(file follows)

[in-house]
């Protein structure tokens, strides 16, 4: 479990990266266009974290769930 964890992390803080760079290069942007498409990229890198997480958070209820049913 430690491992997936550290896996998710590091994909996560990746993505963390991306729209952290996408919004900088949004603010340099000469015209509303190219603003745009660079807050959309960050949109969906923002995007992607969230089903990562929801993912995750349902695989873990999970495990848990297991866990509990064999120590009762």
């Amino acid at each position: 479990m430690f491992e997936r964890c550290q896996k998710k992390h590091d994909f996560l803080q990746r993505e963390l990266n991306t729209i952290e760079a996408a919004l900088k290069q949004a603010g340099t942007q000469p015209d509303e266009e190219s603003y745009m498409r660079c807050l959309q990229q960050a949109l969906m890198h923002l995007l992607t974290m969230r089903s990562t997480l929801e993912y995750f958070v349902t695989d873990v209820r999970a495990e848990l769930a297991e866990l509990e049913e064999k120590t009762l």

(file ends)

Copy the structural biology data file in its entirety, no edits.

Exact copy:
[in-house]
């Protein structure tokens, strides 16, 4: 479990990266266009974290769930 964890992390803080760079290069942007498409990229890198997480958070209820049913 430690491992997936550290896996998710590091994909996560990746993505963390991306729209952290996408919004900088949004603010340099000469015209509303190219603003745009660079807050959309960050949109969906923002995007992607969230089903990562929801993912995750349902695989873990999970495990848990297991866990509990064999120590009762």
């Amino acid at each position: 479990m430690f491992e997936r964890c550290q896996k998710k992390h590091d994909f996560l803080q990746r993505e963390l990266n991306t729209i952290e760079a996408a919004l900088k290069q949004a603010g340099t942007q000469p015209d509303e266009e190219s603003y745009m498409r660079c807050l959309q990229q960050a949109l969906m890198h923002l995007l992607t974290m969230r089903s990562t997480l929801e993912y995750f958070v349902t695989d873990v209820r999970a495990e848990l769930a297991e866990l509990e049913e064999k120590t009762l």